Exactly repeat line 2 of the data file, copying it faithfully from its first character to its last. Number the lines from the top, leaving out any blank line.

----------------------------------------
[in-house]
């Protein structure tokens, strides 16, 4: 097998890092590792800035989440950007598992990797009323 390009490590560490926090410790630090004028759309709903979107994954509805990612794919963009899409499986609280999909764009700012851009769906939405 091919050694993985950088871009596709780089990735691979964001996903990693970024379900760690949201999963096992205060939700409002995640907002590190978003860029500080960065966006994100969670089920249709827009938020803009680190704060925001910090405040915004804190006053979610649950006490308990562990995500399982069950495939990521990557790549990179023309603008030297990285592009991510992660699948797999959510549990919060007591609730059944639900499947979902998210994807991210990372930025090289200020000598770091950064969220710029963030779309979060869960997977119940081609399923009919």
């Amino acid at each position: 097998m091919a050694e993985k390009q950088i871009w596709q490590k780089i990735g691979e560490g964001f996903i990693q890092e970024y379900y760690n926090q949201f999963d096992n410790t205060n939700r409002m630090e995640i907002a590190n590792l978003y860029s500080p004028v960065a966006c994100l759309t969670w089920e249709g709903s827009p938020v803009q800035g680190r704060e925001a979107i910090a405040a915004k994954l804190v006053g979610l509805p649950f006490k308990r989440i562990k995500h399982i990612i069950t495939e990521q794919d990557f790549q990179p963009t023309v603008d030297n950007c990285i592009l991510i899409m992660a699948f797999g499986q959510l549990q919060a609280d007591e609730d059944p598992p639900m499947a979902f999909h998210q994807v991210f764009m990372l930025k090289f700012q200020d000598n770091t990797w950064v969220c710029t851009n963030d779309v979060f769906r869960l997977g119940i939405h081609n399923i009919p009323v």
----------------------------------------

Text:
């Protein structure tokens, strides 16, 4: 097998890092590792800035989440950007598992990797009323 390009490590560490926090410790630090004028759309709903979107994954509805990612794919963009899409499986609280999909764009700012851009769906939405 091919050694993985950088871009596709780089990735691979964001996903990693970024379900760690949201999963096992205060939700409002995640907002590190978003860029500080960065966006994100969670089920249709827009938020803009680190704060925001910090405040915004804190006053979610649950006490308990562990995500399982069950495939990521990557790549990179023309603008030297990285592009991510992660699948797999959510549990919060007591609730059944639900499947979902998210994807991210990372930025090289200020000598770091950064969220710029963030779309979060869960997977119940081609399923009919």